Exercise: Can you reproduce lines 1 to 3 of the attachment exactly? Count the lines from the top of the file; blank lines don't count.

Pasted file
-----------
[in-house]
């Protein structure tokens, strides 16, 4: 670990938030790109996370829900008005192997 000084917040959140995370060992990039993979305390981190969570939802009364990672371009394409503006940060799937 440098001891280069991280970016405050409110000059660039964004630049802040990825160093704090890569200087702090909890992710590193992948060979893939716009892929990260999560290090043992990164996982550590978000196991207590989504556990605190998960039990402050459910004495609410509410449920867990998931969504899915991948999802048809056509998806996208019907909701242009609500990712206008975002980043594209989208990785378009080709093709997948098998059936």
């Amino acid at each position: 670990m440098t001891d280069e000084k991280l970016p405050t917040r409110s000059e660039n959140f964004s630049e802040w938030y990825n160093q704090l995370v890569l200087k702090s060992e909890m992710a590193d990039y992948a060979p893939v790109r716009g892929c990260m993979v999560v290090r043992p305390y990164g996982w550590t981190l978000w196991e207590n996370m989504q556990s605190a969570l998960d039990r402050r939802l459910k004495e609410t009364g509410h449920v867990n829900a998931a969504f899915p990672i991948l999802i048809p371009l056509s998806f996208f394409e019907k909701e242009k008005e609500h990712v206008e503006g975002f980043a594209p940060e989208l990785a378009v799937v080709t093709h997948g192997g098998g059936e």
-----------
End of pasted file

[in-house]
């Protein structure tokens, strides 16, 4: 670990938030790109996370829900008005192997 000084917040959140995370060992990039993979305390981190969570939802009364990672371009394409503006940060799937 440098001891280069991280970016405050409110000059660039964004630049802040990825160093704090890569200087702090909890992710590193992948060979893939716009892929990260999560290090043992990164996982550590978000196991207590989504556990605190998960039990402050459910004495609410509410449920867990998931969504899915991948999802048809056509998806996208019907909701242009609500990712206008975002980043594209989208990785378009080709093709997948098998059936």
């Amino acid at each position: 670990m440098t001891d280069e000084k991280l970016p405050t917040r409110s000059e660039n959140f964004s630049e802040w938030y990825n160093q704090l995370v890569l200087k702090s060992e909890m992710a590193d990039y992948a060979p893939v790109r716009g892929c990260m993979v999560v290090r043992p305390y990164g996982w550590t981190l978000w196991e207590n996370m989504q556990s605190a969570l998960d039990r402050r939802l459910k004495e609410t009364g509410h449920v867990n829900a998931a969504f899915p990672i991948l999802i048809p371009l056509s998806f996208f394409e019907k909701e242009k008005e609500h990712v206008e503006g975002f980043a594209p940060e989208l990785a378009v799937v080709t093709h997948g192997g098998g059936e």